Single Power Lens Rifle Glass Info
A single power rifle optic or scope will have a magnification number designator like 4×32. This indicates the magnification power of the scope is 4x power while the objective lens is 32mm. The zoom of this kind of optic can not adjust because it is fixed.
Variable Power Lens Rifle Optic Details
Variable power rifle scopes use variable power levels. The power modification is achieved by the power ring part of the scope near the back of the scope by the eye bell.
Optic Power Level and Range Correlation
Here are some advised scope power levels and the distances where they may be successfully used. Highly magnified rifle scope glass will not be as useful as lower powered rifle scope glass given that too much zoom can be a negative aspect depending on your shooting distance. The same relates to extended distances where the shooter needs to have increased power to see where to properly aim the rifle.
Details on Scope Lens Finish
All modern-day rifle scope and optic lenses are covered in special coatings. There are various types and qualities of lens finishings. Lens finishing can be an important element of a rifle when looking into high-end rifle optics and targeting units. The glass lenses are among the most critical components of the optic because they are what your eye sees through while sighting a rifle in on the target. The finishing on the lenses protects the lens surface area and even helps with anti glare capabilities from excess light and color presence.
ED Versus HD Rifle Scopes
Some scope brands also use “HD” or high-definition lens finishes which use various processes, polarizations, chemicals, and components to draw out different colors and viewable definition through the lens. Some scope producers use “HD” to refer to “ED” indicating extra-low dispersion glass.
Details on Single Finishing Versus Multi-Coating
Different scope lenses can also have different coverings applied to them. All lenses generally have at least some kind of treatment or coating applied to them before they are used in a rifle scope or optic assembly. This is since the lens isn’t simply a raw piece of glass. It is part of the finely tuned optic. It requires a coating to be applied to it so that the lens will be optimally functional in lots of types of environments, degrees of light (full light VS shade), and other shooting conditions.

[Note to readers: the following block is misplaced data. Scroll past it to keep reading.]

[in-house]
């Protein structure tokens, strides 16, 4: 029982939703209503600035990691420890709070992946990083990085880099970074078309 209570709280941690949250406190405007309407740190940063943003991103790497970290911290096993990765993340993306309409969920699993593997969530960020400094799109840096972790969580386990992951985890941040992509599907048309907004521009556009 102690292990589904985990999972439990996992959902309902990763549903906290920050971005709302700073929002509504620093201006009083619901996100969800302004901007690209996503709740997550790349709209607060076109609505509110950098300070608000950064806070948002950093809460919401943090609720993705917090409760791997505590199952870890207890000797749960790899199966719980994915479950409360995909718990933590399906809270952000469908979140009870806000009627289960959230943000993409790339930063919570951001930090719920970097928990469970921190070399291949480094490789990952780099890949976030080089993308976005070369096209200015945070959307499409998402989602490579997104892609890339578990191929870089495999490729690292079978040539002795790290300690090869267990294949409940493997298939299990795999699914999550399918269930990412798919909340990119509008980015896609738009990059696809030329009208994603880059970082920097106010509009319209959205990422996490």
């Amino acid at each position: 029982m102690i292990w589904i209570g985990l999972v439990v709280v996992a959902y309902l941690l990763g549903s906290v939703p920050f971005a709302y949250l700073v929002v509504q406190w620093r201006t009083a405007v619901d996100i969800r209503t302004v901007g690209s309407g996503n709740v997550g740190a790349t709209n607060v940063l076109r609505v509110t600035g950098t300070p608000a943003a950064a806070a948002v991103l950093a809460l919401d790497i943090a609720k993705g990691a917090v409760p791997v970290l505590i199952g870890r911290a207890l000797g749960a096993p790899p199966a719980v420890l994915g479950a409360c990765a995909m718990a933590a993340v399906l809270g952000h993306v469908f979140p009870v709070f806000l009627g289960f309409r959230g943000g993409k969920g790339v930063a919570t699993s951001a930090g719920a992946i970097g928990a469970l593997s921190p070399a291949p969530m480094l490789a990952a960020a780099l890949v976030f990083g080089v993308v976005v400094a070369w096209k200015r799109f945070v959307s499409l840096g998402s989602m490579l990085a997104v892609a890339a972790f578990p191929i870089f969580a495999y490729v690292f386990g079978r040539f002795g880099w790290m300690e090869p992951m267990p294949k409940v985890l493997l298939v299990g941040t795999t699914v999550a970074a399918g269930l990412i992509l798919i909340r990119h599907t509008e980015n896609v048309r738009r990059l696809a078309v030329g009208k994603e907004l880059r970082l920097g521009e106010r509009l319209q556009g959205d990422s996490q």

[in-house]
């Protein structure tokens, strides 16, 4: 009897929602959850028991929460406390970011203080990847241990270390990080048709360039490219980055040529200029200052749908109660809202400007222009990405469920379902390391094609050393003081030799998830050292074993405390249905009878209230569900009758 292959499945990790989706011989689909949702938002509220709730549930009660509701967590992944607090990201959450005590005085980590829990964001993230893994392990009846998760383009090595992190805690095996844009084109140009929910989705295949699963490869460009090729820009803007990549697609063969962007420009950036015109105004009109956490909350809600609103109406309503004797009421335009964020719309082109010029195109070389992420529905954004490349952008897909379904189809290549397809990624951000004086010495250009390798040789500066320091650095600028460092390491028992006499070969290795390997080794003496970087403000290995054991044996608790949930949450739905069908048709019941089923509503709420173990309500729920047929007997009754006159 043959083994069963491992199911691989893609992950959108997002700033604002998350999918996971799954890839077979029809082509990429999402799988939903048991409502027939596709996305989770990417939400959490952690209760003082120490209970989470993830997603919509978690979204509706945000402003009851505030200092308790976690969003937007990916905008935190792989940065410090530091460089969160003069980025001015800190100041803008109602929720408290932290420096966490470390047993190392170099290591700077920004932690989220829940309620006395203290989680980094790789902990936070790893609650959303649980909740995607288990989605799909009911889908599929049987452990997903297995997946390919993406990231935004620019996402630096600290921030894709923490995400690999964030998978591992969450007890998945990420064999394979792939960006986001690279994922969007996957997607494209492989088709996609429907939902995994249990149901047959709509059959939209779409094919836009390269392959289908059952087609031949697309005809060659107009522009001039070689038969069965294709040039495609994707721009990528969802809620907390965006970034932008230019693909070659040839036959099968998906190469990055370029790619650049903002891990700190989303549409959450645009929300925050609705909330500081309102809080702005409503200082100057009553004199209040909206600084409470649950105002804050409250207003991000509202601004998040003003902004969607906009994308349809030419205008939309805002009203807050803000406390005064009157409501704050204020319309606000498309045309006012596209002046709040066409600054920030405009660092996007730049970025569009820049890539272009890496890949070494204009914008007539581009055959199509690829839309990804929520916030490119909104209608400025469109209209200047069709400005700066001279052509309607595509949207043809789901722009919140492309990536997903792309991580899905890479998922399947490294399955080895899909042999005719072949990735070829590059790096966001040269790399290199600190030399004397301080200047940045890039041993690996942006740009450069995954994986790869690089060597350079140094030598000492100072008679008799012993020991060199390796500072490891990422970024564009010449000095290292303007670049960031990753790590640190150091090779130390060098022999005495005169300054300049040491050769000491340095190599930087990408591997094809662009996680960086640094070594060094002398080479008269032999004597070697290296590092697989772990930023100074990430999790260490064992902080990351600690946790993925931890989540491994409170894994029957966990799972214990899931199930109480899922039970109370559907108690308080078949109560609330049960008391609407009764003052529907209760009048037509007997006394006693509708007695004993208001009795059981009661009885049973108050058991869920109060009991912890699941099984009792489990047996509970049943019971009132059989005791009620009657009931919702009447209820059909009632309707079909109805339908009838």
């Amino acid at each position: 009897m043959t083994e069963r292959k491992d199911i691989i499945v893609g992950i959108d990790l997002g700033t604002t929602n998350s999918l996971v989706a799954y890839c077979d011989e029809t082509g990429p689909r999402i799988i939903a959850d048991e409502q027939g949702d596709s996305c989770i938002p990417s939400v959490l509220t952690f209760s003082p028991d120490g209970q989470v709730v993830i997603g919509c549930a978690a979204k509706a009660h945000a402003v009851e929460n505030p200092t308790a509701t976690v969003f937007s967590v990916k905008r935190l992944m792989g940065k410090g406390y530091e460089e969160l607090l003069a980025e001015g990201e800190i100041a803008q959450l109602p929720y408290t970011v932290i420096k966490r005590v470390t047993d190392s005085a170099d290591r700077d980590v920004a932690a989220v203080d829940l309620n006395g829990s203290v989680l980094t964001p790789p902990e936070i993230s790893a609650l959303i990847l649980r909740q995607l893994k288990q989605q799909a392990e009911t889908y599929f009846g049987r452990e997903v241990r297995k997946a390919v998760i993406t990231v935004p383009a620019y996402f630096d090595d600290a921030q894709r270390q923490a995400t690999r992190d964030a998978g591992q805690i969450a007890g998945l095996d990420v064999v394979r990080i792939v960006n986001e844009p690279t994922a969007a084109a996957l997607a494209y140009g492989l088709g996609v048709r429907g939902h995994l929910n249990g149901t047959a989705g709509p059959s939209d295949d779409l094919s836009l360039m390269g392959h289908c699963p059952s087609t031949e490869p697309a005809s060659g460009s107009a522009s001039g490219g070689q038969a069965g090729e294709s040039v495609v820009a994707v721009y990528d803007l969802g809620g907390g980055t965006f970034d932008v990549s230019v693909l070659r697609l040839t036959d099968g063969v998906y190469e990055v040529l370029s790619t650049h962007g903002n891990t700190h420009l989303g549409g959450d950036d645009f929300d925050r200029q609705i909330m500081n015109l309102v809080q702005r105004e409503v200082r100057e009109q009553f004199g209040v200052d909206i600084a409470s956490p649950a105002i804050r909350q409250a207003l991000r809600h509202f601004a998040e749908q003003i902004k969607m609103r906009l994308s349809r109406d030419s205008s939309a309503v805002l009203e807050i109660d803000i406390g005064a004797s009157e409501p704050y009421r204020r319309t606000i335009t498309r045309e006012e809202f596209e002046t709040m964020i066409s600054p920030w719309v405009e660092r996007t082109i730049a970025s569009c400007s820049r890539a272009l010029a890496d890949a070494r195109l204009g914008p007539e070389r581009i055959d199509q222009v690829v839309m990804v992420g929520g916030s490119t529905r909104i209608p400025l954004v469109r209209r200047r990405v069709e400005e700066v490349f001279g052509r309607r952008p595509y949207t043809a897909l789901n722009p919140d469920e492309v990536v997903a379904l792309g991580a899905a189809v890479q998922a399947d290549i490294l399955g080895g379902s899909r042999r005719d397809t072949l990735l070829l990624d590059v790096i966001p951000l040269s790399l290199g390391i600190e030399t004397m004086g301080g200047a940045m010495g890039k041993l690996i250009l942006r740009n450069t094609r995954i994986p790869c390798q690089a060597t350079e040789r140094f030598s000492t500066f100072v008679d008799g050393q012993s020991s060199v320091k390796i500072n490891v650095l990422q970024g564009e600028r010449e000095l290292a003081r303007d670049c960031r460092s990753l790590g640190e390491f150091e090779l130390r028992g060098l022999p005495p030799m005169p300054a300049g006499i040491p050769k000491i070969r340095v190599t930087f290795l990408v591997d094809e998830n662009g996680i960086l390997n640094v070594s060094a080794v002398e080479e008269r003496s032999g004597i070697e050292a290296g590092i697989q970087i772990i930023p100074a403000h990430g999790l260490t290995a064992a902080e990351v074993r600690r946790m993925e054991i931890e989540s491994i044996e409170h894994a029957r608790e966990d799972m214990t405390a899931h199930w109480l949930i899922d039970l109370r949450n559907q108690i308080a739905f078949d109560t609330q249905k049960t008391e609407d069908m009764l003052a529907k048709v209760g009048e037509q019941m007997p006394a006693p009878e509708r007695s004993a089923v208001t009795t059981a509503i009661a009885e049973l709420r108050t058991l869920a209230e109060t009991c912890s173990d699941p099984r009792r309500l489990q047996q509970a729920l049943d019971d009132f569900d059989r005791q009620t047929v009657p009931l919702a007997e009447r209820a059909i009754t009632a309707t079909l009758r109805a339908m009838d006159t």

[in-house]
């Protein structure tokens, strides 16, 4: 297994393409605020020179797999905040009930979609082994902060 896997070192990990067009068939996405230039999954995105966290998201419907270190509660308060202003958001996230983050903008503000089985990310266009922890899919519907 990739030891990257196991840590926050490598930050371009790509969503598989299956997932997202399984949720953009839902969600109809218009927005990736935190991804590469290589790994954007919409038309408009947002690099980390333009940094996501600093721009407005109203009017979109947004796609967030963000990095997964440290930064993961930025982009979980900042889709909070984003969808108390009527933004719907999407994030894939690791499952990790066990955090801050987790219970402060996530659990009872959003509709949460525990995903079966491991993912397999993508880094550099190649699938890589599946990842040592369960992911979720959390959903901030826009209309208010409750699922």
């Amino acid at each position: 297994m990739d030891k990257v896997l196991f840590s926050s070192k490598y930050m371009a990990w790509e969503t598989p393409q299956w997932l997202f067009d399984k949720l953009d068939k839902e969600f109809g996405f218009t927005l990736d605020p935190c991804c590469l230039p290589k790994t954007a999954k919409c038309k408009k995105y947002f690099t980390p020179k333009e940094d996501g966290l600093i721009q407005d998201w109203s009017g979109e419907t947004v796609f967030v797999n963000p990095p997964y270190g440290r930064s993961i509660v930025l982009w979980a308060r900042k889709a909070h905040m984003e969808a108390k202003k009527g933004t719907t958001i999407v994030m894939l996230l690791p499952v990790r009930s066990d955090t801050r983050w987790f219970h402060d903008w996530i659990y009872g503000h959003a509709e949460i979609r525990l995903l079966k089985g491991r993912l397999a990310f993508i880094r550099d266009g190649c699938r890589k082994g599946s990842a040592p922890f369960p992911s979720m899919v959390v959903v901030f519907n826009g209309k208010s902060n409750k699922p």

Single coated lenses have a treatment applied to them which is typically a protective and boosting multi-purpose treatment. This lens treatment can shield the lens from scratches while minimizing glare and other less advantageous things experienced in the shooting environment while sighting in with the scope. The quality of a single coated lens depends on the scope producer and how much money you spent for it. Both the make and cost are signs of the lens quality.
Some scope makers likewise make it a point to specify if their optic lenses are coated or “multi” coated. This suggests the lens has had numerous treatments applied to them. If a lens gets multiple treatments, it can show that a company is taking several steps to fight various natural elements like an anti-glare covering, a scratch resistant anti-abrasion covering, followed by a hydrophilic finish. This also doesn’t necessarily suggest the multi-coated lens will perform better than a single layered lens. Being “better” depends upon the manufacturer’s lens treatment techniques and the quality of components used in building the rifle optic.